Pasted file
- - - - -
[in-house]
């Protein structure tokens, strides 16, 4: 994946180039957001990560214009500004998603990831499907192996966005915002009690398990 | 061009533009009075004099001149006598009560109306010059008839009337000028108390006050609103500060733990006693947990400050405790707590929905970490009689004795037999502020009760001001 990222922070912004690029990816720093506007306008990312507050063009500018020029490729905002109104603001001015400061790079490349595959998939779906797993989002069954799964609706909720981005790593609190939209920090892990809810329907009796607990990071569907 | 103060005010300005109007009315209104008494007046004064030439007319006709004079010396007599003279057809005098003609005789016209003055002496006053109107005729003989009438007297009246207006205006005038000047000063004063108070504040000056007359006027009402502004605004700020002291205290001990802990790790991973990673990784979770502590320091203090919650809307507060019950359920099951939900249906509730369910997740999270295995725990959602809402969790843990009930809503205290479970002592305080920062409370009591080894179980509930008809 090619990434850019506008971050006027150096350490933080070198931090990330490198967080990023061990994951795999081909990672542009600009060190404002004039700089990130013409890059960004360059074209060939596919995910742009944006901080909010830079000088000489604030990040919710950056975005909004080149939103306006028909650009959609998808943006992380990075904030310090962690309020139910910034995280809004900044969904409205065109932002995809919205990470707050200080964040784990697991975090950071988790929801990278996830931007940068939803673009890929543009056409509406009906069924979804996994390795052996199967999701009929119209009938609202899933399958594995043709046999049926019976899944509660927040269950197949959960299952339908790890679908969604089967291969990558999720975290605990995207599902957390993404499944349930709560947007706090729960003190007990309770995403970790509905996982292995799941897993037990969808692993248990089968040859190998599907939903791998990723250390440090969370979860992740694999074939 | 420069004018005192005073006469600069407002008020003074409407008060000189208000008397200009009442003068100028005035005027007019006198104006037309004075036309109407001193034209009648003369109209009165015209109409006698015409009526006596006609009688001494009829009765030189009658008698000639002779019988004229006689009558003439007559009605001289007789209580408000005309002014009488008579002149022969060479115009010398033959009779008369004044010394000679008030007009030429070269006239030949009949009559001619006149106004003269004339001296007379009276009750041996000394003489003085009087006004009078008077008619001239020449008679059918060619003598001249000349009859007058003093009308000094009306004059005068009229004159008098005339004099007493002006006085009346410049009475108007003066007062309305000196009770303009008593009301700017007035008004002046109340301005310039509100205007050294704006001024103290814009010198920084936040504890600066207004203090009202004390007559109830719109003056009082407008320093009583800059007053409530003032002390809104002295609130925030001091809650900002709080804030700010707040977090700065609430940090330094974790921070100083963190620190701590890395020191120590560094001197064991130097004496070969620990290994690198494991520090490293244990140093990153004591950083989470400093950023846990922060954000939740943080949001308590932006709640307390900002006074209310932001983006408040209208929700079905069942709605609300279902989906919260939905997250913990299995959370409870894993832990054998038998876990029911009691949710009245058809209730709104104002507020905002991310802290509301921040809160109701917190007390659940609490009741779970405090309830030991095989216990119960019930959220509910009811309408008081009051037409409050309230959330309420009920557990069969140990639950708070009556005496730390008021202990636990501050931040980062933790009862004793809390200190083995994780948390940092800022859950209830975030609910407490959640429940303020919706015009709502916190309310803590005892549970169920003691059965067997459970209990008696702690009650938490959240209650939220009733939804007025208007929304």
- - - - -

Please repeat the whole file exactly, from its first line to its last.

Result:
[in-house]
């Protein structure tokens, strides 16, 4: 994946180039957001990560214009500004998603990831499907192996966005915002009690398990 | 061009533009009075004099001149006598009560109306010059008839009337000028108390006050609103500060733990006693947990400050405790707590929905970490009689004795037999502020009760001001 990222922070912004690029990816720093506007306008990312507050063009500018020029490729905002109104603001001015400061790079490349595959998939779906797993989002069954799964609706909720981005790593609190939209920090892990809810329907009796607990990071569907 | 103060005010300005109007009315209104008494007046004064030439007319006709004079010396007599003279057809005098003609005789016209003055002496006053109107005729003989009438007297009246207006205006005038000047000063004063108070504040000056007359006027009402502004605004700020002291205290001990802990790790991973990673990784979770502590320091203090919650809307507060019950359920099951939900249906509730369910997740999270295995725990959602809402969790843990009930809503205290479970002592305080920062409370009591080894179980509930008809 090619990434850019506008971050006027150096350490933080070198931090990330490198967080990023061990994951795999081909990672542009600009060190404002004039700089990130013409890059960004360059074209060939596919995910742009944006901080909010830079000088000489604030990040919710950056975005909004080149939103306006028909650009959609998808943006992380990075904030310090962690309020139910910034995280809004900044969904409205065109932002995809919205990470707050200080964040784990697991975090950071988790929801990278996830931007940068939803673009890929543009056409509406009906069924979804996994390795052996199967999701009929119209009938609202899933399958594995043709046999049926019976899944509660927040269950197949959960299952339908790890679908969604089967291969990558999720975290605990995207599902957390993404499944349930709560947007706090729960003190007990309770995403970790509905996982292995799941897993037990969808692993248990089968040859190998599907939903791998990723250390440090969370979860992740694999074939 | 420069004018005192005073006469600069407002008020003074409407008060000189208000008397200009009442003068100028005035005027007019006198104006037309004075036309109407001193034209009648003369109209009165015209109409006698015409009526006596006609009688001494009829009765030189009658008698000639002779019988004229006689009558003439007559009605001289007789209580408000005309002014009488008579002149022969060479115009010398033959009779008369004044010394000679008030007009030429070269006239030949009949009559001619006149106004003269004339001296007379009276009750041996000394003489003085009087006004009078008077008619001239020449008679059918060619003598001249000349009859007058003093009308000094009306004059005068009229004159008098005339004099007493002006006085009346410049009475108007003066007062309305000196009770303009008593009301700017007035008004002046109340301005310039509100205007050294704006001024103290814009010198920084936040504890600066207004203090009202004390007559109830719109003056009082407008320093009583800059007053409530003032002390809104002295609130925030001091809650900002709080804030700010707040977090700065609430940090330094974790921070100083963190620190701590890395020191120590560094001197064991130097004496070969620990290994690198494991520090490293244990140093990153004591950083989470400093950023846990922060954000939740943080949001308590932006709640307390900002006074209310932001983006408040209208929700079905069942709605609300279902989906919260939905997250913990299995959370409870894993832990054998038998876990029911009691949710009245058809209730709104104002507020905002991310802290509301921040809160109701917190007390659940609490009741779970405090309830030991095989216990119960019930959220509910009811309408008081009051037409409050309230959330309420009920557990069969140990639950708070009556005496730390008021202990636990501050931040980062933790009862004793809390200190083995994780948390940092800022859950209830975030609910407490959640429940303020919706015009709502916190309310803590005892549970169920003691059965067997459970209990008696702690009650938490959240209650939220009733939804007025208007929304």